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. j' ^A-Tty reyi;ew of the…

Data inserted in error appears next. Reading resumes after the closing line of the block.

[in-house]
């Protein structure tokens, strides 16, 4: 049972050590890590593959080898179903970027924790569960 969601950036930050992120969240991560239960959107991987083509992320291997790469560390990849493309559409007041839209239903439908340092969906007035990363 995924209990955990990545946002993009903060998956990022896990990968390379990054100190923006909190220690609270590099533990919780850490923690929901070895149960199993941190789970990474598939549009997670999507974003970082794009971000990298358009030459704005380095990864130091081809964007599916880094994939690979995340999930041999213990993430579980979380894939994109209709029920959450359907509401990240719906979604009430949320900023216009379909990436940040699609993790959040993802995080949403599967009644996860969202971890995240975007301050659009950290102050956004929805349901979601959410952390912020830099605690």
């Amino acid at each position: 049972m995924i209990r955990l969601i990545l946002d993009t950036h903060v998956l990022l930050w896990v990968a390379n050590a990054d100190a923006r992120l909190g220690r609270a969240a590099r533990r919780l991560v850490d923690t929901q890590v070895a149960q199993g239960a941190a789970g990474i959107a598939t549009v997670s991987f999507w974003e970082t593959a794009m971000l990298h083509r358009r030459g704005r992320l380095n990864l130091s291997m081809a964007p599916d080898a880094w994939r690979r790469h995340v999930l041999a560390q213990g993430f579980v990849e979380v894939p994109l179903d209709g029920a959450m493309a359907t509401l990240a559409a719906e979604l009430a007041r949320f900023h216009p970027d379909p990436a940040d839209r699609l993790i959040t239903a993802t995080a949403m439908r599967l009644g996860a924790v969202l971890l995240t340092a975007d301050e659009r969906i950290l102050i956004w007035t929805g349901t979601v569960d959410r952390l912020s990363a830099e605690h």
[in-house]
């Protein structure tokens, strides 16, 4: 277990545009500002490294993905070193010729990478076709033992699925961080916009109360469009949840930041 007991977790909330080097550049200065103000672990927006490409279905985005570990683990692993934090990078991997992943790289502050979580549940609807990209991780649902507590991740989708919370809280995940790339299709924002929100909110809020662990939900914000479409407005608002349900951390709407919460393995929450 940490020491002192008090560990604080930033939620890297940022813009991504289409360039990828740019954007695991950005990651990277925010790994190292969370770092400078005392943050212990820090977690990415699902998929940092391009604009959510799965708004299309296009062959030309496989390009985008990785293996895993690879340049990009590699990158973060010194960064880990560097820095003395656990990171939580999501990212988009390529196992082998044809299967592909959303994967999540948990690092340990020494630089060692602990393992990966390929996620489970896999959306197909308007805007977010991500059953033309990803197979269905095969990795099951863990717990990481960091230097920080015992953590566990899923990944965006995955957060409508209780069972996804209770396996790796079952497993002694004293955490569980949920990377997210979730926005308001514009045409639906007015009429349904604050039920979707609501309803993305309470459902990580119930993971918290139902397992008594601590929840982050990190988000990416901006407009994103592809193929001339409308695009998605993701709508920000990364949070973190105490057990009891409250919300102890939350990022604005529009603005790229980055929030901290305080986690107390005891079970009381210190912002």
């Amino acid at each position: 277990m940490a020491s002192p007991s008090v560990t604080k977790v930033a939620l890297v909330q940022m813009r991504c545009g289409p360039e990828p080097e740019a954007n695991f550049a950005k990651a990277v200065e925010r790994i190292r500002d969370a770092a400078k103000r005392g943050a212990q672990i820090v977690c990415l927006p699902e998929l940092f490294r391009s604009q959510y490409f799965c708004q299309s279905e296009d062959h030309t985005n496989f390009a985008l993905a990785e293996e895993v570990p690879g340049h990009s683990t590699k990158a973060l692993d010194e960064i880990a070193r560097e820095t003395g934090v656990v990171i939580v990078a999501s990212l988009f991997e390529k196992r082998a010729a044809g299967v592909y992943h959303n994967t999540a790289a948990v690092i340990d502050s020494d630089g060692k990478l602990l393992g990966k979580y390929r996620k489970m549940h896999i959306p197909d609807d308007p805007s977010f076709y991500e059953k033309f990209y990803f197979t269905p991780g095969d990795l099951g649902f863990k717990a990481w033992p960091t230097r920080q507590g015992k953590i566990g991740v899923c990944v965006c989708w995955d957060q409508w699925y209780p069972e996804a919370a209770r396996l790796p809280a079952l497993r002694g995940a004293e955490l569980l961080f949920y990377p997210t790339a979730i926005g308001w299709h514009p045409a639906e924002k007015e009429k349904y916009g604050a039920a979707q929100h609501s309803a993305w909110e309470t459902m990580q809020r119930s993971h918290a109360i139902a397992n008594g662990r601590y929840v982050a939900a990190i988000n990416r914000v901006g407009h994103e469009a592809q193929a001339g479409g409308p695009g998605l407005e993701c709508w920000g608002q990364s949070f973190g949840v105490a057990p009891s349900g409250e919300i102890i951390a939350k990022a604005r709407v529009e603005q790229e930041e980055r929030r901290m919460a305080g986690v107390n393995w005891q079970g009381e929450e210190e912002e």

j' ^A-Tty reyi;ew of the WEEK,g LITERATURE. eabendary Harry Jones is a man -who has deal of 1 ire, both clerical and lay, of are almost of necessity V while there is a quiet humour i 4 much. of the book that is very 6 foi "lnorl? the earliest of the matters that ar° the *^eir way into his 'Dead Leaves" r>ter'a 0irenmstanoes of hi? ordination one aT>el • at Archbishop Tenieone ?• C>nf -street, before a congregation ^itii at. 0r ^0,Ir pew-cpeners, who suspended ^•ioii nnt impatience the dusting of JWk JlU this eight o'clook interruption of noss was over. The bishop came cerb!rl"Y minutes late, and when the hurried e^es « Was ended, Mr. Jones and his asso- C,:i"Cie«ert' AUrned loose to find their respective Wlthnut wbrd of encouragement or ■t yja.s or otherwise. His first curacy ?*PoJom ^ssex' n°t far from Stock, where 1*' tTn-nr °^V^)er' nn a y°unf? friend ^strW- 111 • fathered material for his amusing 9 Peon?0 a ^ie dinner. Mr. Jones found he L,0 Gallewood Common less uncouth, I?>0llec5r'aS °n ^le whole a kindly and grateful ^lal-00 ^hem. n(rt excepting the Chartist ^Pp^rerfr+ W'l° was a local oracle, and who I thp ^Joy "sticking his verbal awl" ?° far Parson at their first interview. im cherishing any ill-will against this *§ a, o-i^ 6 Person for turning him 'inside out, ^ry jL^e' Mr. Jones expresses the wish that 3 tQ only t snch a permanent ofBoial, if it 1101-0 ex ii ^ach conceited voiuig ministers a way of joining issue with a f^esgi-p nau'ded to be to rash) than that of laooiirer ^Proselytism. There was also a field old enough to be the new curate's aNi-ruil-led with the daily toil of *10 k°ok if of shrewd wisdom, learned from ^Wj/'rhe could not read) but unpleasantly t what Mr. Jcne.-i calls "newly- advice." Here is one of Mr. ''Of *ying experiences — e.^or*J> however, that of preaching in i Tv^sseH 18 t^le most embarrassing. I have I KI 1(1 l?Joil of lunatics—in an asylum, v/ki-d °}lapla:n remarked, 'You must not be Cf.11 lia.ve a 1 orgsui breaking out the moment tl Vr'p thp60 i y.our sermon. ft is to stop or 'trl' }r W|l's^'n" which sometimes begins t, *HvtV 6 previously begged me not to 1 h '^citing.' Now, I had a store t 0t sermons (though I have burned ,'°Ser hem at a time), and thus, having t (K,.e which I thought would meet his itK ^Pl'Cd with studied monotony. But of ^a^n tSUTltid"' a m ^ar aF!)r°priate to the 0|,To my surprise, therefore, in*rtead K chani'■ ra^^ru? voluntary which 1 expected, yi«n Eg(.ai^ followed it up by changing the ( "°wn, and giving out—• ^ead, kindly Light, -A-micl the encircling jrloom, ^ay Lead Thou me on." have fitted tlie sermcn, but it wr- congregation, with pathetic and +i erstoa-i Propriety. The choir was, I v. y satipT' .eompo.sed of lunatics, too; and rFeak <>f w'th energy, but there was no out- ti^culate criticism. I shall never • h soi the impenetrable gaze with jj)„ 6 who sat nc«?.r the pulpit stared a?Ur8e- 8 was preaching. I have, of /^iitio,, ,n' not caused, congregational in- Inhere, but I felt as if this air of «ul abstraction would not have been aif \oi 11 1 had announced that I would give r er ser^ assemhlage a firc-imund note each r The °e' or S1JJdenly shouted 'Fire! a't('/l0r 8 first- cure was the parish of St. opOO crowded in all London, with yards sq A s^xict'' rouo^lj" "praking, of at^lt.8 i\a<^ htcome distingnis.hed (while S* en^p Mark's, North Audlev-street) by a^Ury with which my old friend, tilled (|0 'head, along with Dr. Snow, faiunn n (Jlie souroe of choltra mischief to to I S ^roachstreet Pump, and showed v*ral ) chief vehicle of its contagion, rvf'+i re<^ l*op!e then died within 150 i ai^es n e I 'have a list of their j,°w- The Broad-street was a popular Water being cool, and sparkling witii ""as at Ras. Years afterwards, when I &eorge\s-in-the-Ea.st, and rumours J.- ^'a,s [a Were in T'li(- air, I found how hard T •? Pe°P^p appreciate the expe- f PUtim Sained at St. Luke's. There was j}?1". all Tn eastern churchyard at which, ittJr Pails eo'1'(^. RaV. they insi.-ted on filling ffn^ith «,-a iu^LS- till I hung a placard on J "^inscription, 'Dead Men's Broth.' t?1 s> Tvlir. CSfL the arrival of disobedient ^*1 'witi, ^>auf",f'd to read my notice, and re- ?e\v 0r emPty buckets." cpj?8 °f m! P^ap?, liave realised the hard- Ki ^ry ra, i sniall section of our clergy—the r a,rrie fr_ aPhii)is whom one is so apt to |ir the df>c>1iTPV?raTlce if they read the office a,p c°ffin hut scant pnth.os, or meet fastening their surplice or f ff! for th^r sto'<l there is some ex- Wo 0f .i as Mr. Jones points out: — f interact 4rawVacks to a London chrgy- of a J ln ^is work i* felt after the ,,ftltecl thrr>iir,fI11^>er °f his flock whom he has ''arried °';vIx'rliaps, a long illness, but is c.ernetery nnri to be buried in a suburban tiflti!' 'l'rn bv aS ^le last solemn words said rn. n £ Of tlu, a %Vear5r cliaplain who knows ese mo,irners among whom lie stands. fefel> wi are' indfed- deadly. 'What can rvj, 1<?I1 von 0T1e °f these clerics to me once, j. aPter twerfaJ6,-to na<l tl'O solemn burial nt. e never times in a day to people you th ° thesis ^ef°re?' Lately I officiated at Tn™ chapiain.lntefments. and, of course, asked Vol?' to 0n dut>' {<* l^ve to do so. Poor ax°VV novel1 in a ve.stn', reading a •n. 6 Sot J j I^avf*, indeed?' he said- 'I hef11. On tl °times moTe this after- J,f ,re a W(p 'a samo occasion, as I walked ti& Sexton Pj,ng Proces^i<>n bv the side of the me to guess how many t>ied. Tl ^o^fid into a crave. I erruffly ^rietl an (.,)(■ „Ui clUcst'on was put as if it had 'Ar^red if ri ail;unR' mortuarv riddle—and ht Juf^yof ^llrlufmEelf: "Towards of 30.000. S-oo^lied 'T if inquired. 'Not one,' all ^nd'bron^? in this place for }joJ^°ing w„j] 11P eight children, who are here/ h y W(lre' everyone of them, in ^li-k.io-,0 0 tteTe'l on as if the words tho ^Pect tr> 1,^ ser'tence had been transposed Ofv> ^ist nf ,i 18 own household, and ran, 'In f.}. ^'on, u,],'31;1 we are in life-' On another CeTr? in> I f6U t l'atl l>een a.sked to help a Pr~ cln^1!11? seven coffins waiting in the uti^'i-'6 read have the first portion of the I to i,Ve5i them together, and was visit ?'n> sir >ai' ITIU} fiexton whisper to me, 'All T +i lat an astonishing fraternal Jn^r61" of o„ ?uSht to myself. And what a w [aTici(S;i remain to the family! 1 h 's bui"stino.le moment that my informant Kt.„Wa;s onlv Si- strange intelligence, whereas me know that those then 5,. ?t- Gp0ro.. erment were all 'males.' 6 for the East appears to be remark- ,°n,0 imrnag-es. 1>rriHcrl,fUlman' followed by a criticising *'Xf'(;li(J|l? t, an English bride to the altar, th rieri(I and colleague, Vacher (who xL? bpn, J-?11? ^t- Lukfo's, and'hae now built W1' St °f modern churches in Lan- c^ted in .^P Stexmey), ever keenly in- Bi^wated tli't r"lases of Eastern ex.perience, XVs?6 'Ah *a*S s.°^newhat perplexing ceremonj7', <*to°f>»Kideiv!]iTHi. ac<luaintance with Epglisli Savtfeion tu f ruflimentarv. On anotlier at that +1 rieilfls of the lady came to me bi<; i 0 la=st r,, 0 3i»arriago would be forbidden 1^ onient, and warned ma against the •j; hkej a notorious pugilist, who would W r,,J iiu- v, (professionally) any lieatta- Oi:iJ^rMe<Oi He was of middle age, while (lin ^fe, a simple girl, had numbered ? Purtv -Vears, So, when the agit-ateel wed- tii i i^to +,* entered the ohurch, I sent for ha, • UetxJr6 v^stry, and (keeping a broad a. lr>f? arran". l] tol'-l 1'™ plainly my mind, OQifV. }r„ meanwhile to send the bride of i, s so surprised at this) unexpected -18 Project tji^t lie adopted oniv » (slicrht) verbal remonstrance, and departed (happily for me) with his fists in his pockets. I saw him no more. Two or three times I married an infatuated sailor to one of the notorious street-girls of the neighbourhood, when Ra/tcliff Highway emptied itself into the ohurch. Then I would drop the appointed address at the end of the service, and substitute for it a very plain-spoken extempore sermon." Mr. Jones has had the satisfaction of seeing these unpromi&ing marriages turn out satis- factorily. The Despotic Lady. By this time Mr. W. E. Norris must have produced as many novels as any man writing, and, considering the fecundity of his output, it is remarkable that he should have produced nothing which is actually dull and ineffectual. For his method is always of the simplest, his stories are compact of the least heroic elements, and his toying with the tender passions never strengthens—never, indeed, is meant to strengthen—into anything of vital interest or import. He is the story-teller of an idle afternoon, and fulfils his function with ease and grace. His latest volume—"The Despotic Lady" (Methuen and Co.)—shows, indeed, how far it is possible to carry the dainty method without a serious failure, for never was a book that skimmed so near the thin ice of monotony and yet evaded a catastrophe. "The Despotic Lady" is a col- lection of short stories, and in them the fashion of Mr. Norris's art is carried to its logical conclusion; the beaten gold is reduced to the flimsiest leaf imaginable. The story which gfives its name to the book. and which fills almost half the volume,' deals with the intrigue by which a young and penniless minor poet was enabled to wed the daughter of a purse-proud and puritanic matron, and it is scarcely possible for an atom of interest to be spread more ingeniously over a, broad sheet of matter. In another tale, which is mere farce, the interchange and confusion of various bottles, containing red lotion, curacoa, and hair-dye, are made to work havoc in a country house party—a trival motive tr;via]ly treated. And yet, in a certain fashion, the stories have their interest. They triumph by the superiority of manner over matter, and are an admirable example of the power of style. Ill-written, they would be impos- sible^ treated with Mr. Norris's playful cynicism thf,y become effective. A New Novel. It is quite refreshing to find a new novel which is really worth leading, and there are at least two points about "LPs Egyptian Wife" (Digby Long), by Mr. Hilton Hill, which ought to ensure it a, considerable amount of popularity. One is that the book is full cf movement and episode, the scenes being- con- stantly shifted and the attention never allowed to flag; while the second point is the intro- duction of an extremely funny female Ameri- can journalist. Miss Nelly Shy by name, whose curiosity is insatiable and who.=e enter- prise is all-conquering. It is her determina- tion at all costs to s,ee the inside of a harem thait produces the most racy and adventurous chapters in a thoroughly readable volume. Probabilities need not be: asked for in such a book. That an Egyptian pasha should in years gone by have married and been divorced from an Englishwoman, who Bubsecraently be- comes Lady Brattle, wife of an eminent Q.O., and that later on the isamie lady should, in company with, the American journalist, get Kurreptitiously into the harem of her former husband and be caught by him. is in itself a little unlikely; but. that iust when the two ladies should be visiting the pasha's palace for observation purposes Sir Richard Brattle and two gay Englishmen, one being a lord, should alpo gain entrance into the same place for reasons of flirtation, demands a very active credulitv indeed. However, as we have paid nrobability must not be too closely considered in the perusal of cuoh a tale. which is full of amorous intrigues of all kinds, and has gome amufiingly-oontrrve d situations, aB. for in. stance, wit en the 0,0. iF, made to give an un- IT) conscious lejral opinion that the pasha has a right to rob him of his own wife. Books Received. I have to acknowledge receipt of the "Young Ladies' Journal" and "Hearth and Home," both, as usual. excellent productions. The chief novelty this week, however, is the "Golden Penny," which is a. new weekly issued from the "Graphic. I have received an early copy of the first number (which will be published on Tuesday next), and a big sale is certain. The chief feature of the paper will be the fiction, consisting of short complete storks and short serial stories, all illustrated by some of the best artists of the day. Considerable promi-' nence is also triven to puzzle and drawing com- petitions. With the first number is presented a quaint double-page coloured supplement, of which 500,000 copies have been printed. It had been intended by the proprietors that the first edition should be limited to 250,000 copies, but the orders camei in in such large numbers that over 400,000 were demanded, and it was decided to print 500,000. I have also to acknow- ledge receipt of the "New Budget," the "West- minster Budget." the "Musical Times," "Book- selling," the "Idler," and a batch of summer holiday railway guides which I must leave till next week. "Fifty Years; or, Dead Leaves and Living Seeds." By the Rev. Harry Jones. M.A., Pre- bendary of St. Paul's, &c. (Smith, Elder, and Co.) NOVEL APPLICATION. At Littledean Police-court on Friday the justices (Messrs. J. Kerr, senior, and R. J. Kerr, junior) were asked to deal with a very novel and remarkable proposal. — A married woman named Wood, living at Cinderford, en- tered the witness-box, and reminded the justices that an order was made, on her daughter's ap- plication, upon a young collier, named David Hopkins, to contribute 3s. per week towards the support of her illegitimate child. Following the order, Hopkins had got married to another wenan, and they two had agreed that they would like to have the child to bring up if the magistrates would rescind the order. The bride (who was also present) expressed her readiness to accept the responsibility of the bab", and was. in fact, anxious to begin housekeeping with her husband's baby. The grandmother, on her part, and on behalf of the mother, who was anxious to go to .service, was not le«s desirous that the compact, should be executed.and urged the court to allow the father to take tho child as he desired.—Mr. Carter, magistrates' clerk, s:id if it were desirable to accede to such an application, in any case, he was afraid this was the last case where it could be recommended. If the order were rescinded there was nothing L to compel the father Ito keep the child, and in a few weeks it might b3 sent back again. At the same time. if all the parties were agreed, the order could remain without being enforced, and if anything happened they would have the order to fall back vjnc>n—The Chairman said the tact was that the justices on the l&ngh were not at the last court, and could not, therefore, annul tiie order, but, of course, they muld make ther own arrangements.—1The parties retired, the new mother -pomillg to he somewhat disap- pointed that the order was not quashed.